The ignorance of the narrator is what manifests his blindness. The narrator thought that all blind people wore dark glasses and used a walking cane. Nevertheless Robert the blind man in the short story does not use any of those things to the surprise of the narrator. This shows how ignorant the narrator is, particularly in relation to his point of view about individuals who may be blind.

Conversely, the blind man in Carver’s narrative has self assurance, he is quite sensitive, and he is confident. Surprisingly, blind man Robert is well aware that the narrator needs to be assisted in a certain way but the narrator does not know that.

The narrator is also blind in terms of his communication skills, unfortunately; only the blind man Robert is able to see this predicament of the narrator. As the watch a show on the television, the narrator cannot be able to elaborate what the show is all about. The show on the television is on cathedrals but because the narrator is a poor in communication he is unable to explain it (Billington 22). According to Malamet (18), the cathedral in the story is symbolic.

It is used to symbolize a spiritual house of God. In the Historical context, and indeed in modern times, cathedrals are used to symbolize the presence or existence of God. The inclusion of the cathedral in the television show is used by the author to assist the narrator realize his mistake beliefs. The narrator has lead a life without a friend in the world , he is not even close to his wife, dislikes his job, have no purpose for whatever he does in his life, and above all, the narrator does not believe in the existence of God.

Not sure if you can write a paper on The Importance of historical time period in Raymond Carver body of literature by yourself? We can help you for only $16.05 $11/page Learn More It goes without saying that the author inclusion of a cathedral in his work is to bring about the aspect of faith in the life of his narrator. The function of a cathedral is generally a place of worship. It also represents how previous generations have been involved in the construction of the cathedral in the successive years (Carver 105).

In the past years, most of the individuals who were involved in the construction of the cathedral never witnessed the completion of the worship house. The drawing that the blind man Robert and the narrator sketch symbolizes the generations that were involved in the building of the cathedral and never lived long enough to witness its completion.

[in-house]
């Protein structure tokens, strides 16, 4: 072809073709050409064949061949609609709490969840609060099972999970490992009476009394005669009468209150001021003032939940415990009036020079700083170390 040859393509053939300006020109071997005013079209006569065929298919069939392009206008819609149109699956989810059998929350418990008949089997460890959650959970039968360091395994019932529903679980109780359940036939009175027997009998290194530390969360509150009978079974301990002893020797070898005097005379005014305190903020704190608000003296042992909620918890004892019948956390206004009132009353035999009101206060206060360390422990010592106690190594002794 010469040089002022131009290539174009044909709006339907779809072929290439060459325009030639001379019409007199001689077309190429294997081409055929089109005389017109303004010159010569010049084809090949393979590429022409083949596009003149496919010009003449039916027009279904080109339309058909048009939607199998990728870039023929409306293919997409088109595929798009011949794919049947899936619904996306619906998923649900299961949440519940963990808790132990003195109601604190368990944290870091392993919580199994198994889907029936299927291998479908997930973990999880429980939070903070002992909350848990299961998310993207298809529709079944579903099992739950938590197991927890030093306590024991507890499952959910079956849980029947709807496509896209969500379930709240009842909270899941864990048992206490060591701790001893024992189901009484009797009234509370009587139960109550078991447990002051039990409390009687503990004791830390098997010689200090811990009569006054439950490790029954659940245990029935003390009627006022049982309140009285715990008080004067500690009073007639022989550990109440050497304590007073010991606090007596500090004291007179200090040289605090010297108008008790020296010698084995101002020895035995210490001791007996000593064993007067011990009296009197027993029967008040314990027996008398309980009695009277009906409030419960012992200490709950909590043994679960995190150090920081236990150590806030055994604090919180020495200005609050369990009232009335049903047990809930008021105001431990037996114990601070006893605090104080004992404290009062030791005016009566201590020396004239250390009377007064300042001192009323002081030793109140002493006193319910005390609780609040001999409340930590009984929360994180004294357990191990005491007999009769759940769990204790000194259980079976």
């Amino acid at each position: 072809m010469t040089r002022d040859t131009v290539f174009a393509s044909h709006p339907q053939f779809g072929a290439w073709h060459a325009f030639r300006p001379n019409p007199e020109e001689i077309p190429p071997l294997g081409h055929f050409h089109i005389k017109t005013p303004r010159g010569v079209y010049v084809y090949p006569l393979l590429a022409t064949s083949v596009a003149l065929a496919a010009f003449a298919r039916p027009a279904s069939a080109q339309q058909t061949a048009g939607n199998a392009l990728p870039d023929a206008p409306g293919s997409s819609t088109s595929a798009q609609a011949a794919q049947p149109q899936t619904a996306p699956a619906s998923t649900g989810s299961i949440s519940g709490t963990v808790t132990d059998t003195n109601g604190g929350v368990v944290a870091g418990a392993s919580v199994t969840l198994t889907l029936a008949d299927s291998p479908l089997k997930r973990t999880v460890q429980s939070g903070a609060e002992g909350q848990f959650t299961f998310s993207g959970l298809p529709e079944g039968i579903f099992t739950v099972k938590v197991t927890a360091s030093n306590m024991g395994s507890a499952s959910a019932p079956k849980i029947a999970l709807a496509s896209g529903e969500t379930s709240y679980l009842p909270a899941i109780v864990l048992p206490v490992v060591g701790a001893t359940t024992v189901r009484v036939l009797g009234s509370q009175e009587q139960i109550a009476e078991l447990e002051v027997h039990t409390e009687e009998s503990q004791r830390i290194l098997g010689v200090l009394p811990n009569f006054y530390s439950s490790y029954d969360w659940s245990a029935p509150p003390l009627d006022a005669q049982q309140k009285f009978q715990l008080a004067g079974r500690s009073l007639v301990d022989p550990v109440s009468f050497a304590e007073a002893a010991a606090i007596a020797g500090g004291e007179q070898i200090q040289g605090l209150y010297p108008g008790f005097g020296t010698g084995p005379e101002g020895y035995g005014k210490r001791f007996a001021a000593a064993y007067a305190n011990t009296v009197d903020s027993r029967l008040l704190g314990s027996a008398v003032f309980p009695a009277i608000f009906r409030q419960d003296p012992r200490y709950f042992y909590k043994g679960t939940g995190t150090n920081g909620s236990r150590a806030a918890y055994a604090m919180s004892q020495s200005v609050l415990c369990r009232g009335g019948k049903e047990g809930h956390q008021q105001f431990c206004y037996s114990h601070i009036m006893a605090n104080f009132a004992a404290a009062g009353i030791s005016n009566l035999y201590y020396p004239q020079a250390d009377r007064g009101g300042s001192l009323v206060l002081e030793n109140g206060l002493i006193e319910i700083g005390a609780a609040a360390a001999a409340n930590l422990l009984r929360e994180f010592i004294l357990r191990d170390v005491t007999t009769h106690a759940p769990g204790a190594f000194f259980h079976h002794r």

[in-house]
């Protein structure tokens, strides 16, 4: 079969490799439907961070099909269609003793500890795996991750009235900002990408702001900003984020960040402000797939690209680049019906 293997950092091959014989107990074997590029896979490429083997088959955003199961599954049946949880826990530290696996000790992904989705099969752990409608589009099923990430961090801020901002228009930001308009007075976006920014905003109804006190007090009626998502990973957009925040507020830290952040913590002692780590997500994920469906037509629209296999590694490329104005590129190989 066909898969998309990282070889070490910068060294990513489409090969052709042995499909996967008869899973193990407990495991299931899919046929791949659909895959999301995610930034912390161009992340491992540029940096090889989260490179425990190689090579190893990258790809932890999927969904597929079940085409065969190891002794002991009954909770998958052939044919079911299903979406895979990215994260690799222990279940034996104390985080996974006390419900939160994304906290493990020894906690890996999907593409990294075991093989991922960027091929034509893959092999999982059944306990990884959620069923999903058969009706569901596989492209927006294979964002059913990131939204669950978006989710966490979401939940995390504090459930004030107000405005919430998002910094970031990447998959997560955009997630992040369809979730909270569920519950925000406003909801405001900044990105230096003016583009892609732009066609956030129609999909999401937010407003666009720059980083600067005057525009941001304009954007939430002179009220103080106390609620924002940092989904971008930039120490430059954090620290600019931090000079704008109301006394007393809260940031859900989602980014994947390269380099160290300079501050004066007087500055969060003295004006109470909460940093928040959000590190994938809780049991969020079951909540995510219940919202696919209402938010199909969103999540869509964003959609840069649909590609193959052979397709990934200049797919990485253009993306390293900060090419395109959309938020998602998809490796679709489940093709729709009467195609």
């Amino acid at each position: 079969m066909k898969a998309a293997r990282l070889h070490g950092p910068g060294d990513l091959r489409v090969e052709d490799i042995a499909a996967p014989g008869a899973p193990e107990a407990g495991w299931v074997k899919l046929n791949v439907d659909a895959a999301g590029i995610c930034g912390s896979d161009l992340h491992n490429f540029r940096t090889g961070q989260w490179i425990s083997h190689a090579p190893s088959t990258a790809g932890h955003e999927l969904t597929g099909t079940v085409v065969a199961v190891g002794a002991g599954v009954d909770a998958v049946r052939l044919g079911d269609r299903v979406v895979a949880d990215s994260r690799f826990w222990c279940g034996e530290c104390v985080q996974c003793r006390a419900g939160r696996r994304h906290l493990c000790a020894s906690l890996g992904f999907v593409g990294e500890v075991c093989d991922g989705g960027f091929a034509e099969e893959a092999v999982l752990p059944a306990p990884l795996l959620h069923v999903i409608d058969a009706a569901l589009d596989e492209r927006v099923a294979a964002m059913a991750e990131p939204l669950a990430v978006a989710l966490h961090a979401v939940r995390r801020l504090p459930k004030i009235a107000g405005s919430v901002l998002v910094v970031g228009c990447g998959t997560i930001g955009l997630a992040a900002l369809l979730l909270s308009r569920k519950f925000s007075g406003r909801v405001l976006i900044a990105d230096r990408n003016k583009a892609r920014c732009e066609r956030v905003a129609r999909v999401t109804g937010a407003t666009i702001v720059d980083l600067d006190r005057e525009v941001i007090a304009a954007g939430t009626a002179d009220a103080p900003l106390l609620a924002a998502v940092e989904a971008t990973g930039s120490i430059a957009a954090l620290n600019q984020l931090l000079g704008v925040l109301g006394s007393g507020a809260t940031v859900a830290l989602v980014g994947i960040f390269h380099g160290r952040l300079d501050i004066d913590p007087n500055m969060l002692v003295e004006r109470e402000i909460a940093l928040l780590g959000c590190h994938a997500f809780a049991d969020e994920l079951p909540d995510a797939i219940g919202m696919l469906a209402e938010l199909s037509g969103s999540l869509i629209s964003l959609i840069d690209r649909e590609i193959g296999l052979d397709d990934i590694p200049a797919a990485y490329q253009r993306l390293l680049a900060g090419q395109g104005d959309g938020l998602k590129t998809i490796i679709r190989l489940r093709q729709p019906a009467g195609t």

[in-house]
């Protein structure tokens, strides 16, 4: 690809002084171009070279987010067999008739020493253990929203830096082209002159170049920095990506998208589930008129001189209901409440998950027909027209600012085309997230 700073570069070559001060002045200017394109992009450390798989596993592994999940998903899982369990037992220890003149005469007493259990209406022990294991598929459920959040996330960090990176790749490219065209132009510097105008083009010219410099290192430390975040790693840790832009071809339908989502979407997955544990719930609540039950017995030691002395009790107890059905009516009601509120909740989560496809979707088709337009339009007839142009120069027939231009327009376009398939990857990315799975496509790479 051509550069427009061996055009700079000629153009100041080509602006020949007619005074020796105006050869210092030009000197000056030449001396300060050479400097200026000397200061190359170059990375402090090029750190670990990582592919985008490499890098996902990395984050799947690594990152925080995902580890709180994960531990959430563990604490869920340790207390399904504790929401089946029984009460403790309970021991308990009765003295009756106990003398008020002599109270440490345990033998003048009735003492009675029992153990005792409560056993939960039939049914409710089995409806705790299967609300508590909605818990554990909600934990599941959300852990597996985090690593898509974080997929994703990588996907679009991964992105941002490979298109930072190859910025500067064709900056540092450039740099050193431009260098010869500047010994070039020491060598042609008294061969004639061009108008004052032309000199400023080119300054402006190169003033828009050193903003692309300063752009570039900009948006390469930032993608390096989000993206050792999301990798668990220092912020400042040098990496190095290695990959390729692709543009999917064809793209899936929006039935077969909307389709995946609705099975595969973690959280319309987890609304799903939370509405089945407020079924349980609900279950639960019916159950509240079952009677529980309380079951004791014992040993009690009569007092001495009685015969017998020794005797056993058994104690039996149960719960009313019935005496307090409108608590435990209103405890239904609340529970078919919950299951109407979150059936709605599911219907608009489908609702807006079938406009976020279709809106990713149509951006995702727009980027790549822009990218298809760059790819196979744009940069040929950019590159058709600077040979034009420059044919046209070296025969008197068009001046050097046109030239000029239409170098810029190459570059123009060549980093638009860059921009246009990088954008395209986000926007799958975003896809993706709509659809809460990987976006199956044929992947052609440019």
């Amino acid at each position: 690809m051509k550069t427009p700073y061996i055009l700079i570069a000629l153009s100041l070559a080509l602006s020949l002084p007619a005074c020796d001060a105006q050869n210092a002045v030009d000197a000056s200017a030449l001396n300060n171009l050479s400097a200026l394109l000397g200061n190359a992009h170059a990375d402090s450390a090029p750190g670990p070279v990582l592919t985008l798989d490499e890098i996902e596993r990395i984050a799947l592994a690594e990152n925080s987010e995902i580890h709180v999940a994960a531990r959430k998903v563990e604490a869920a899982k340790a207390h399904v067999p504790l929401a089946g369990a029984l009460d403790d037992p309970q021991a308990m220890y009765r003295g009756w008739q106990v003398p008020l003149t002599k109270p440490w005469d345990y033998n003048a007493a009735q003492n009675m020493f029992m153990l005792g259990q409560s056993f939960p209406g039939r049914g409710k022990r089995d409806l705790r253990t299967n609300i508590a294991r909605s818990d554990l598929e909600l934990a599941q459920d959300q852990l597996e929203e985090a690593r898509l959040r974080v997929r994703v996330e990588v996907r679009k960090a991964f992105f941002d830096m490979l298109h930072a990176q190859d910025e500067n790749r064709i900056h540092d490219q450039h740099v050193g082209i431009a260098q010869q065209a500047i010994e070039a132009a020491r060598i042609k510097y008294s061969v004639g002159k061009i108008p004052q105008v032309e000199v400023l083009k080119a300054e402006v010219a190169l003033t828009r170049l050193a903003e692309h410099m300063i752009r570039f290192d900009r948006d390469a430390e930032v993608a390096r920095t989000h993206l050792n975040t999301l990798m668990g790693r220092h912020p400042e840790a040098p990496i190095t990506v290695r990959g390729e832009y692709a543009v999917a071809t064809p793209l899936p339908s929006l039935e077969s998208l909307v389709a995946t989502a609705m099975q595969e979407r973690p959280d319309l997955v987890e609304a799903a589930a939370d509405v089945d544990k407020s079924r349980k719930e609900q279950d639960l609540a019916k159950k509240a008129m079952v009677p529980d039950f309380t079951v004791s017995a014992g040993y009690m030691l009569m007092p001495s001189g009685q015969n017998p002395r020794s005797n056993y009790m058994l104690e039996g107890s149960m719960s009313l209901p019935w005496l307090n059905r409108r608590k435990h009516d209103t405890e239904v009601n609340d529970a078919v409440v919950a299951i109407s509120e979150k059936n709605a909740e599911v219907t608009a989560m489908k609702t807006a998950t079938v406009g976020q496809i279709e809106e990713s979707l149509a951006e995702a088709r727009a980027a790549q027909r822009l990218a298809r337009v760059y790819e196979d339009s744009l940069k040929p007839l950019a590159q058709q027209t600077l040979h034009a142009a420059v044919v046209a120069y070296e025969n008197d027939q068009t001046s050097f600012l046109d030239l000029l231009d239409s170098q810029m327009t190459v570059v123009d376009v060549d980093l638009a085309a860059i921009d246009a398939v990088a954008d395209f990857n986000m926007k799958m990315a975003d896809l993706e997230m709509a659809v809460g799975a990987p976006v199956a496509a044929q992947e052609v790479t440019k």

The narrator is also likened to the generations who were involved in the building of the cathedral but never lived long enough to see the completion of the structure. The narrator is not able to see the final and complete structure of his own drawing of the cathedral like those past generation who were not able to see the complete structure of the cathedral they has started building.

The narrator through the help of the blind man realizes that he is able to build an insight and a vision in his lonely life because deep inside him there a spiritual center. According to Lehman (77), the narrators’ experience with the blind man liberates him from his anomie. The use of the television or the media by the author is an effort to unite individuals with different perceptions in life.

Thus media in the story symbolizes a sense of unity and bringing people together. It worth noting that in the narrative, the blind man and the wife of the narrator frequently exchanged cassette tapes. For this reason, the two characters in the story were always in touch with each other even in instances where they did not meet physically with one another.

The media is further used in Carvers’ literal work to link different people with different perceptions in life like the narrator and the blind man. After watching the show in the television, Robert the blind man and the narrator who at first disliked blind people forms a strong bond, and this bond assist the narrator to realize that he was mistaken about blind people, thus, he learn to appreciate them.

Conclusion The short story by Raymond Carver entitled Cathedral is set at a period when there was an increase in the level of poverty throughout the world. Nevertheless, the situation in the United States was quite different and only a very small section of the population was considered as being poor.

Carver’s narrative is a clear depiction of how different people in the society have coexisted and the fact that during the past period, the same way in which the narrator of the story treated with contempt the blind man Robert, is the actual way in which people treated the blind in reality.